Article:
And that was for your horses, you see?
 An and they had to be fed.
 The horse man used to have to go before anybody else, to feed the horses so that, and groom them, currycomb them, water them and do everything, before any of the farmers dare take them out on the fields.
 So were these temporary jobs your father had on the farm?
 They'd do anything, my duck.
 Did you used to go and help on the farm as well?
 Oh aye, of course you do, you had to do, you used to go tater- picking, my duckie, for one and sixpence a day.
 And if you were lucky, and you got a good farmer, he'd let you take one o what we call roasters, home.
 So you your Mam could shove them in the oven and roast them for you, take your own bucket.
 You'd be, oh perhaps twenty or thirty of us, in these fields and you used to do so A length, what you call a length.
 You'd perhaps have three of you picking up er the potatoes and then another length, another wat another lot of kids, another three used to do another length.
 And then when the old spinney used to come up again, [cough] if you were lucky, he'd probably He had a probably a little wait before you'd finished the other, you see?
 Keglet pulling.
 Oh, singling, mangles, turnips, anything like that.
 One and sixpence a day, but Mr [...] was the best paid, was two bob a day.
 And we always u Everybody used to try and get to 's.
 This was while you were still at school ?
 This was while we were still at scho Well, you used to have a week off of school, my darling, for tater-picking, only.
 When I was kids.
 Did you do any other jobs, part-time
 jobs while you were still at school ?
 Paper boy.
 Taking it out and all these what's name, half a crown a week.
 On Lane, walking it.
 Come rain, come shine.
 And you had to put it in the letter box, you daren't leave it in the in the [...] .
 Milk round, with the old ladle and jug.
 And you'd be surprised what you had to put your milk in in those days.
 And we used to do that twice a day, my darling, not once a day, twice a day.
 And then come and then wash your own cans out, and you used to carry them all through all round the village.
 Then I got a bike, and I was alright then, I could put two milk churns on.
 But you couldn't fill th the milk churns then, you used to have the half pint and pint measures, hanging inside your milk.
 And it was milk, full of cream.
 When you've got up next morni And then we I can tell you another thing, and very few people know about it, especially I bet you don't know wha what they called beastlings, do you?
 Well in those days beastlings was a lux it wasn't a luxury because you could get it for nothing.
 They used The farmers used to give them to you.
 And it was milk, after they'd milked the cow first time, after she'd had a calf, well the first milking, they usually got blood in the milk, you see?
 But the second milking, and so forth on, perhaps the thir second or third milking they used to get milk, what they called beastlings and it was very often too much for the calves to take, so she got a full bag.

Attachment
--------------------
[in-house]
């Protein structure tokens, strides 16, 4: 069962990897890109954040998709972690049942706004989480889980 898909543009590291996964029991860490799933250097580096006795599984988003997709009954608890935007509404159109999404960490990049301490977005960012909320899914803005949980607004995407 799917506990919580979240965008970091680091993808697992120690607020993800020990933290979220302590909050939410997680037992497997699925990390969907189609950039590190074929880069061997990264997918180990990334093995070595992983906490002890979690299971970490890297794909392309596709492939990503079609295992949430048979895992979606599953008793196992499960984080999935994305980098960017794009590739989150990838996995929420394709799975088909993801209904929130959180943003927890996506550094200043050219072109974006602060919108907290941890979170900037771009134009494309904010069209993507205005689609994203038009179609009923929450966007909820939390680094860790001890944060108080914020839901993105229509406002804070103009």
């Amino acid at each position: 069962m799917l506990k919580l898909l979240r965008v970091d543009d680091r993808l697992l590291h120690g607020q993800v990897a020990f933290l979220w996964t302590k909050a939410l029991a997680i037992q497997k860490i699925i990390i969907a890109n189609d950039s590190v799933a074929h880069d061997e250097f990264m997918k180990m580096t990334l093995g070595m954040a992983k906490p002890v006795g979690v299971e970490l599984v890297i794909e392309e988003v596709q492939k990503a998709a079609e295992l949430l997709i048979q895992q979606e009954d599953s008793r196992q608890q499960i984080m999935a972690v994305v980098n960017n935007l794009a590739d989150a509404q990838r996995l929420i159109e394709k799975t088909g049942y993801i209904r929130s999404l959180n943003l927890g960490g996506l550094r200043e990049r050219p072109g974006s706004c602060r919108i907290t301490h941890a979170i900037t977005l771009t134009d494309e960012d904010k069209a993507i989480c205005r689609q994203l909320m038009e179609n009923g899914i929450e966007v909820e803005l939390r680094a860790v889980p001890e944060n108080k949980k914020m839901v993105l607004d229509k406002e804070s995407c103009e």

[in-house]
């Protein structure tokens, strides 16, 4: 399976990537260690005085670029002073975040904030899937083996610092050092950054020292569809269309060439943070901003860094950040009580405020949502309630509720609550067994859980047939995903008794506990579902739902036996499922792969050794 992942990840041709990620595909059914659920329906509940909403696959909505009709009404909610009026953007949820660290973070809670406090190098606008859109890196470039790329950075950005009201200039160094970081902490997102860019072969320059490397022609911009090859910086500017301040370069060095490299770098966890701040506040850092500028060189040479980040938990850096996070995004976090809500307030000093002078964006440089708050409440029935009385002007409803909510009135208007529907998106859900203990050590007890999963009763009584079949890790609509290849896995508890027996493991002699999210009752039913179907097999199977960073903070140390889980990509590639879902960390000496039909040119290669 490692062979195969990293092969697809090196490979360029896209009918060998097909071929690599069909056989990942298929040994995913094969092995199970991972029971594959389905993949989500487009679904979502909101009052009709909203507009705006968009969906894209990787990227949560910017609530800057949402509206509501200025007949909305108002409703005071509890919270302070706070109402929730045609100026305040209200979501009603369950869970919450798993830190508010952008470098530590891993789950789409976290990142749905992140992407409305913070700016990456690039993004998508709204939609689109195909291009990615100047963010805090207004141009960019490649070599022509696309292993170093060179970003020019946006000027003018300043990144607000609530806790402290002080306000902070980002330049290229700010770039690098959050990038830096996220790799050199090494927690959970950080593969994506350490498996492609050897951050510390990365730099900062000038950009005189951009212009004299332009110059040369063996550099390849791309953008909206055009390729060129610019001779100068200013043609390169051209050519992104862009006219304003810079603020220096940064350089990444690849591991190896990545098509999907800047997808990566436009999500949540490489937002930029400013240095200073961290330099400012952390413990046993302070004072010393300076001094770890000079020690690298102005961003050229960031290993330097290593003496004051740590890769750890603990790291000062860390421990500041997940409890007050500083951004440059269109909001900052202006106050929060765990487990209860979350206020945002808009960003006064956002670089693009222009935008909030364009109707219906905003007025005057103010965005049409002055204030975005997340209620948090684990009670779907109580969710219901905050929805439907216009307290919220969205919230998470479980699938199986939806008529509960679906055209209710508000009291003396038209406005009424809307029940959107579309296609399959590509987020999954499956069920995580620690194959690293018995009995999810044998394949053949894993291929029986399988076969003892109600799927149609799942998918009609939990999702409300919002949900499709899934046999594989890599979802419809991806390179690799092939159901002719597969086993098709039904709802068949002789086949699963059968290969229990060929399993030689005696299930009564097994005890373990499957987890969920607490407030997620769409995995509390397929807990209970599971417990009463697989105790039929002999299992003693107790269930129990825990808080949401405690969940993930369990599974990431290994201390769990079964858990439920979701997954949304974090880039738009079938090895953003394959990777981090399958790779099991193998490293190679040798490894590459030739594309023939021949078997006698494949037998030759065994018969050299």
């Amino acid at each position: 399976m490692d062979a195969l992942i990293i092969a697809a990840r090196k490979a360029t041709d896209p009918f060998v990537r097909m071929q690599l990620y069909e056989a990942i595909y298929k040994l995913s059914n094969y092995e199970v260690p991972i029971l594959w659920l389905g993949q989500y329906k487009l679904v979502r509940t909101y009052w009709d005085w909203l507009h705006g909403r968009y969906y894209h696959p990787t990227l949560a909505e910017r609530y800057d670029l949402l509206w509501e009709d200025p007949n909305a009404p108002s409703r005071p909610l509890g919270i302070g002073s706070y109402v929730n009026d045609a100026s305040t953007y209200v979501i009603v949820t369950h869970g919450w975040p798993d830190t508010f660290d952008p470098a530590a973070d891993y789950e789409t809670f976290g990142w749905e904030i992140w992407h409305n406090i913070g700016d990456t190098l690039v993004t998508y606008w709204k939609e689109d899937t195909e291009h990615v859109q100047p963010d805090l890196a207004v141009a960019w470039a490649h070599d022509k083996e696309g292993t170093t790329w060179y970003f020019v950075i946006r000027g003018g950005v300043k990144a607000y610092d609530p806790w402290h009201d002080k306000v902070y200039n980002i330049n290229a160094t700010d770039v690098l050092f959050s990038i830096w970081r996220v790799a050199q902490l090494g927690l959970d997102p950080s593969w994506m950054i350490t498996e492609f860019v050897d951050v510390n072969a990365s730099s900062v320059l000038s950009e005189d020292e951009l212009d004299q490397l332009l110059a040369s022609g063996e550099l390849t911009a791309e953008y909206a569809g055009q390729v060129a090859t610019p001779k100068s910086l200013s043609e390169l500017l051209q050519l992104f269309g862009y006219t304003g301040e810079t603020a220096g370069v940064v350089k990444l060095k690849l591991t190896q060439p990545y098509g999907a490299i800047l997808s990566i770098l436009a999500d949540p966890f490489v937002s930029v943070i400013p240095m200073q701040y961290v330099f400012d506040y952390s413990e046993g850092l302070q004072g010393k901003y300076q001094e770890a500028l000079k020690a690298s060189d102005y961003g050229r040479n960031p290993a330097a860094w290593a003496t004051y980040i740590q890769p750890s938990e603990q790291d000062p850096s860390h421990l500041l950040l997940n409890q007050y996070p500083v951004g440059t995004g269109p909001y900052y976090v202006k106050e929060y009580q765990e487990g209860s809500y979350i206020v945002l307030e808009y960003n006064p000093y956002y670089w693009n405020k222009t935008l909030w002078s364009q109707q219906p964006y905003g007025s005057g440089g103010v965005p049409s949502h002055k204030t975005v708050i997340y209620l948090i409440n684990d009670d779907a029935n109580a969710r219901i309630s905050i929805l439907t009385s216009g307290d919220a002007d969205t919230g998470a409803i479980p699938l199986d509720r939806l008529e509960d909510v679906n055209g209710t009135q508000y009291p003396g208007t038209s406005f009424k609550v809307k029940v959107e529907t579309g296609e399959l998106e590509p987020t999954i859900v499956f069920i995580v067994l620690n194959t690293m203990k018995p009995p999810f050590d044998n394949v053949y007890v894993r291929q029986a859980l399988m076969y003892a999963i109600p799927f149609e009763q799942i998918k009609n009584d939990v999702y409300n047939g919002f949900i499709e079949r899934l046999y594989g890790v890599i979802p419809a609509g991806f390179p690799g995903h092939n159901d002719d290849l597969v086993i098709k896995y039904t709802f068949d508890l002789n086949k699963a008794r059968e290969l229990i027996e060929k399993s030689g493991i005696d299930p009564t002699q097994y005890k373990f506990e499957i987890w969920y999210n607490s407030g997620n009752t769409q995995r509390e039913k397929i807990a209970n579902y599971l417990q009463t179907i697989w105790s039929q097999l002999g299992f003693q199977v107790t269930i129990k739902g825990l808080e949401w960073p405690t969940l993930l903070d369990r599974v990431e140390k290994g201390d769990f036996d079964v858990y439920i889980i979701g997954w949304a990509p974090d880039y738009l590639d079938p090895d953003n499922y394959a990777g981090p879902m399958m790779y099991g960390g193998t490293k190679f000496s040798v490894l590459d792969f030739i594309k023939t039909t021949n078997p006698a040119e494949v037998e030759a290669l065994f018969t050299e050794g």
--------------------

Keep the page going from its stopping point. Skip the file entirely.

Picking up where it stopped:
So they had to draw it off, you see?
 And if anybody had got a cow and it calved, we used to go to him and say could we have the beastlings, please.
 Then your Mam used to make p pastry and put these beastlings in and make a beastling custard.
 [laugh] . And it was beautiful.
 You didn't need you didn't need eggs in that, so forth and fifth, in that stuff.
 Full of all the vitamins and everything.
 You used to And then you could also go to the local farmer's and take away a quart jug, for two penn'orth of skimmed milk.
 And that sort of thing.
 Did your Mum do any sort of work at all?
 Mum, she'd got to do, darling.
 Six kids, Dad on a few shillings a week, when he was out of work, Mam had to go out scrubbing, washing.
 My poor mother had got corns on across her her knuckles, right to the very day she died, from scrubbing for different people, and skivvying, up there.
 [...] these skivvies, in, what we called skivvies in those days, at these big houses up round a about the village.
 Y you got about twelve and sixpence a w a year.
 And w half a day a w a week and had to be in by nine o'clock.
 My mother was was servant to , at the croft up there, [...] about fifteen bob a week and she didn't know when she used to come home.
 Eight o'clock in the morning till eight nine o'clock at night.
 Cooking dinner, and if she got a what's-a-name, [cough] if they'd got parties on, she used to stop there had to stop there till two.
 What happened to you kids while she was out working ?
 [...] we had to look after ourselves.
 And if me Dad wasn't home at work,a out at work, he used to have to do it.
 My father, six kids on a Friday night, we used to put a bucket of water on the hot sink, on the old gas stove and my father used to bath us six kids in front of the fire.
 Friday night.
 And never once on a Sunday morning did that man fail to get up and cook our breakfast and polish our shoes, so that we'd go smart and good to Sunday School.
 Never once.
 My poor old mother, and me sister finished at the same big house, servant there for them.
 Same Oh.
 And the mothers had to do it in those days, half a crown to do all the washing for this woman.
 And you used to get up and light the copper fire, fill this old copper, which held about ten gallons, and then put plenty of stack o slack on it.
 And it was there was no what's-a-name in there.